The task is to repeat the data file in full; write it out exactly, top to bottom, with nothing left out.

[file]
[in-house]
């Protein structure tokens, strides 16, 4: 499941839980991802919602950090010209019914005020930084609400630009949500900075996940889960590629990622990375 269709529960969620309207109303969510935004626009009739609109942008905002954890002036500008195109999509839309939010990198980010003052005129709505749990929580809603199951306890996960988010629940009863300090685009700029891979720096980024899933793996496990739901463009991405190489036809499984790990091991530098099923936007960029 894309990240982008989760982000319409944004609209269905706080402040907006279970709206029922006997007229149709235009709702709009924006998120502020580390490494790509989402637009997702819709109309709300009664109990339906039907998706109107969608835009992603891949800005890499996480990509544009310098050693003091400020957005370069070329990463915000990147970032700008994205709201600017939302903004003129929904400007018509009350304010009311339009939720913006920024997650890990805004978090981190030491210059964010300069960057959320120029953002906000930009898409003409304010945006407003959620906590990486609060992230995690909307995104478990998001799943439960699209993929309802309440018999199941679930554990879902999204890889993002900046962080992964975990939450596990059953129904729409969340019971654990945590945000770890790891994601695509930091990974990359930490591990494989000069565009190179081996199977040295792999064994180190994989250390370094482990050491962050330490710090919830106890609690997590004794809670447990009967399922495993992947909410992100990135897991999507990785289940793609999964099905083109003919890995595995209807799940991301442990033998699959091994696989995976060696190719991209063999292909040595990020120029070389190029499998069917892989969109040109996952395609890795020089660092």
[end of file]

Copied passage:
[in-house]
């Protein structure tokens, strides 16, 4: 499941839980991802919602950090010209019914005020930084609400630009949500900075996940889960590629990622990375 269709529960969620309207109303969510935004626009009739609109942008905002954890002036500008195109999509839309939010990198980010003052005129709505749990929580809603199951306890996960988010629940009863300090685009700029891979720096980024899933793996496990739901463009991405190489036809499984790990091991530098099923936007960029 894309990240982008989760982000319409944004609209269905706080402040907006279970709206029922006997007229149709235009709702709009924006998120502020580390490494790509989402637009997702819709109309709300009664109990339906039907998706109107969608835009992603891949800005890499996480990509544009310098050693003091400020957005370069070329990463915000990147970032700008994205709201600017939302903004003129929904400007018509009350304010009311339009939720913006920024997650890990805004978090981190030491210059964010300069960057959320120029953002906000930009898409003409304010945006407003959620906590990486609060992230995690909307995104478990998001799943439960699209993929309802309440018999199941679930554990879902999204890889993002900046962080992964975990939450596990059953129904729409969340019971654990945590945000770890790891994601695509930091990974990359930490591990494989000069565009190179081996199977040295792999064994180190994989250390370094482990050491962050330490710090919830106890609690997590004794809670447990009967399922495993992947909410992100990135897991999507990785289940793609999964099905083109003919890995595995209807799940991301442990033998699959091994696989995976060696190719991209063999292909040595990020120029070389190029499998069917892989969109040109996952395609890795020089660092």